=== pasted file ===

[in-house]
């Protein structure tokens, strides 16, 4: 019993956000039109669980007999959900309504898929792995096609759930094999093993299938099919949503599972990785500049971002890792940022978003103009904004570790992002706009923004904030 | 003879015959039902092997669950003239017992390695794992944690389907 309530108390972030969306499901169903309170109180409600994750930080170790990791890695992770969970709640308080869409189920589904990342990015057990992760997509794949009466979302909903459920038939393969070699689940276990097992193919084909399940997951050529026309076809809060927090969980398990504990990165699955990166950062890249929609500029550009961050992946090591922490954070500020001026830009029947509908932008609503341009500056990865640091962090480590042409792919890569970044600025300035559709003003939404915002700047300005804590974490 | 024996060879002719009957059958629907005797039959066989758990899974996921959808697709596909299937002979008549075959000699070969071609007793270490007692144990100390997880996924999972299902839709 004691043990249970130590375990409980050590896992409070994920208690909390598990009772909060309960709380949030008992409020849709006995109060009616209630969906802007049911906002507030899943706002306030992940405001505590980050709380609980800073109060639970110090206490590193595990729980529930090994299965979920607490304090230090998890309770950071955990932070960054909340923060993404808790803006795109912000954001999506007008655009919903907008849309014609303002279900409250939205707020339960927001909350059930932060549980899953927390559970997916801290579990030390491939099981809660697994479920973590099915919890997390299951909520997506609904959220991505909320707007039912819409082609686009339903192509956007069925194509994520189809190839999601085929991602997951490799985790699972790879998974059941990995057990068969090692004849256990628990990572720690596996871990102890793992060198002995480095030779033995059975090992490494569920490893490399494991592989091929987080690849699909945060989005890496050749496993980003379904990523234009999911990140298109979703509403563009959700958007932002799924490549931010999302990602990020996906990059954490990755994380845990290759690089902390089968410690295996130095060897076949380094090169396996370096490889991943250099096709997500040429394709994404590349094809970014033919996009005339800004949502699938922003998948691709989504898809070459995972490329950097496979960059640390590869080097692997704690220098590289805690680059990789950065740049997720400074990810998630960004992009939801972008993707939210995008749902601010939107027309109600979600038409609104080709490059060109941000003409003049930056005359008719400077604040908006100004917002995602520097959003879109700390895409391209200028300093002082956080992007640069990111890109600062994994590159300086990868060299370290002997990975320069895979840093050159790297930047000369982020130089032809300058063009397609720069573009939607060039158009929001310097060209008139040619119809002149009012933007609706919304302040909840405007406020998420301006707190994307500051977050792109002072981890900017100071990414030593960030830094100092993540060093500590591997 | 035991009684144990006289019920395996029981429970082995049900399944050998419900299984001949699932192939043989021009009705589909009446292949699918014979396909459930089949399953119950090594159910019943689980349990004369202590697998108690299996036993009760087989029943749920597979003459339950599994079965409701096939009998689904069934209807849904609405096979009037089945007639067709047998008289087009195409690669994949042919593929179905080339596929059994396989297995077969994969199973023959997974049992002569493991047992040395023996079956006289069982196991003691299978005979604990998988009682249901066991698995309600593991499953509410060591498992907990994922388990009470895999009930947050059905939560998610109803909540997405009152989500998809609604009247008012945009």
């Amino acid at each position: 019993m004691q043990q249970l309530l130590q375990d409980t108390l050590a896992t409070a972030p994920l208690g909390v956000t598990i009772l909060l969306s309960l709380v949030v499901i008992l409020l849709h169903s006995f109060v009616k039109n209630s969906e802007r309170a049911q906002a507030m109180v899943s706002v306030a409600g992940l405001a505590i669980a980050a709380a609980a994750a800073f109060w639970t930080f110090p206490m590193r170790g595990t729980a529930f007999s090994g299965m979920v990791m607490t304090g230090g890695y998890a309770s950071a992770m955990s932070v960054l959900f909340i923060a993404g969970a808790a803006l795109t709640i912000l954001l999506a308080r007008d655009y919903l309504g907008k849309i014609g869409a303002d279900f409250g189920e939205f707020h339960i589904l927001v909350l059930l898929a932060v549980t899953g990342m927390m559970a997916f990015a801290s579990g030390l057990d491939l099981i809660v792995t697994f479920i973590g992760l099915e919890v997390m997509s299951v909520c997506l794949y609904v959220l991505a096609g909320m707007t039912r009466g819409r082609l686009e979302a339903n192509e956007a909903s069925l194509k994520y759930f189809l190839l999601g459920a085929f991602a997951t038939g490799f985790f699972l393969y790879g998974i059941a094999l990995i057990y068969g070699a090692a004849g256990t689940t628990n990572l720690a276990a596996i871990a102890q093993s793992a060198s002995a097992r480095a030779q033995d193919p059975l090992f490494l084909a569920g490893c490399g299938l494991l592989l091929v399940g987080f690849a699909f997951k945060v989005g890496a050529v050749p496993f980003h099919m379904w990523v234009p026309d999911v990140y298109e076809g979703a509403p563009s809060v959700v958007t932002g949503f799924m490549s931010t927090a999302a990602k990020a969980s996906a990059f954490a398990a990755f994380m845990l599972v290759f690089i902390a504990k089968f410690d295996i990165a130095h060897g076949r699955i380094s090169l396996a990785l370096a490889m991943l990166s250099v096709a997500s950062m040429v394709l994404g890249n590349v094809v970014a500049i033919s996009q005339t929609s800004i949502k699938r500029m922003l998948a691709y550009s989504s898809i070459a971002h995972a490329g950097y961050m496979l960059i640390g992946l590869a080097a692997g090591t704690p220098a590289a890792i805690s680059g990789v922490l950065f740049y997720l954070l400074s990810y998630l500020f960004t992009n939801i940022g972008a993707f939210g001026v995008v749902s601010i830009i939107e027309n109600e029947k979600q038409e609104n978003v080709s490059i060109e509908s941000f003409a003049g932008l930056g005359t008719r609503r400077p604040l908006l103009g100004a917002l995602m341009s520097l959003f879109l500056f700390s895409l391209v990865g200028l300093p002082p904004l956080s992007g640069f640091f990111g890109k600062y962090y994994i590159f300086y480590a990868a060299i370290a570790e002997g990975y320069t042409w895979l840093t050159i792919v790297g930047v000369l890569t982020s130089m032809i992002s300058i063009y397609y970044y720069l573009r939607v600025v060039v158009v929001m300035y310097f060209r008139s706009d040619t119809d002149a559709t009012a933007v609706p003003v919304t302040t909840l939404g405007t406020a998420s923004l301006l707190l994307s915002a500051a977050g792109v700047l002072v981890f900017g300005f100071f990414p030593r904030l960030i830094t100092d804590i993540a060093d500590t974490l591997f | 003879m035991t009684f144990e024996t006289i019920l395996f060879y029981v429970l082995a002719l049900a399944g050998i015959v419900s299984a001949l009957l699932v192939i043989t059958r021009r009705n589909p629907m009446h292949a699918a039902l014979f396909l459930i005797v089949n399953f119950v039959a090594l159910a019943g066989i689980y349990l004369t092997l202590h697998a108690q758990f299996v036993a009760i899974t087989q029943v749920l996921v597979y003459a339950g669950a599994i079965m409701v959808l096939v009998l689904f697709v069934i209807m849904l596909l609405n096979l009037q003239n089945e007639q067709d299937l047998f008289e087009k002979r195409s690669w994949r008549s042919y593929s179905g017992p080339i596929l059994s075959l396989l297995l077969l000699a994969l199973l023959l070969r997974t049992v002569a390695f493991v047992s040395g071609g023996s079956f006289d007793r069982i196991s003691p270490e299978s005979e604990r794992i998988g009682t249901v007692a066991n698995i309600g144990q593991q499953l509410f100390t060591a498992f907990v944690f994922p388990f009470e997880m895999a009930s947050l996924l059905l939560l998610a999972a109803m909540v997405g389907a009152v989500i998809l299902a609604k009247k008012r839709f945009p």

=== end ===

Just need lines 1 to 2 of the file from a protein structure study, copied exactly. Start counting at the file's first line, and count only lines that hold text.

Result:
[in-house]
């Protein structure tokens, strides 16, 4: 019993956000039109669980007999959900309504898929792995096609759930094999093993299938099919949503599972990785500049971002890792940022978003103009904004570790992002706009923004904030 | 003879015959039902092997669950003239017992390695794992944690389907 309530108390972030969306499901169903309170109180409600994750930080170790990791890695992770969970709640308080869409189920589904990342990015057990992760997509794949009466979302909903459920038939393969070699689940276990097992193919084909399940997951050529026309076809809060927090969980398990504990990165699955990166950062890249929609500029550009961050992946090591922490954070500020001026830009029947509908932008609503341009500056990865640091962090480590042409792919890569970044600025300035559709003003939404915002700047300005804590974490 | 024996060879002719009957059958629907005797039959066989758990899974996921959808697709596909299937002979008549075959000699070969071609007793270490007692144990100390997880996924999972299902839709 004691043990249970130590375990409980050590896992409070994920208690909390598990009772909060309960709380949030008992409020849709006995109060009616209630969906802007049911906002507030899943706002306030992940405001505590980050709380609980800073109060639970110090206490590193595990729980529930090994299965979920607490304090230090998890309770950071955990932070960054909340923060993404808790803006795109912000954001999506007008655009919903907008849309014609303002279900409250939205707020339960927001909350059930932060549980899953927390559970997916801290579990030390491939099981809660697994479920973590099915919890997390299951909520997506609904959220991505909320707007039912819409082609686009339903192509956007069925194509994520189809190839999601085929991602997951490799985790699972790879998974059941990995057990068969090692004849256990628990990572720690596996871990102890793992060198002995480095030779033995059975090992490494569920490893490399494991592989091929987080690849699909945060989005890496050749496993980003379904990523234009999911990140298109979703509403563009959700958007932002799924490549931010999302990602990020996906990059954490990755994380845990290759690089902390089968410690295996130095060897076949380094090169396996370096490889991943250099096709997500040429394709994404590349094809970014033919996009005339800004949502699938922003998948691709989504898809070459995972490329950097496979960059640390590869080097692997704690220098590289805690680059990789950065740049997720400074990810998630960004992009939801972008993707939210995008749902601010939107027309109600979600038409609104080709490059060109941000003409003049930056005359008719400077604040908006100004917002995602520097959003879109700390895409391209200028300093002082956080992007640069990111890109600062994994590159300086990868060299370290002997990975320069895979840093050159790297930047000369982020130089032809300058063009397609720069573009939607060039158009929001310097060209008139040619119809002149009012933007609706919304302040909840405007406020998420301006707190994307500051977050792109002072981890900017100071990414030593960030830094100092993540060093500590591997 | 035991009684144990006289019920395996029981429970082995049900399944050998419900299984001949699932192939043989021009009705589909009446292949699918014979396909459930089949399953119950090594159910019943689980349990004369202590697998108690299996036993009760087989029943749920597979003459339950599994079965409701096939009998689904069934209807849904609405096979009037089945007639067709047998008289087009195409690669994949042919593929179905080339596929059994396989297995077969994969199973023959997974049992002569493991047992040395023996079956006289069982196991003691299978005979604990998988009682249901066991698995309600593991499953509410060591498992907990994922388990009470895999009930947050059905939560998610109803909540997405009152989500998809609604009247008012945009």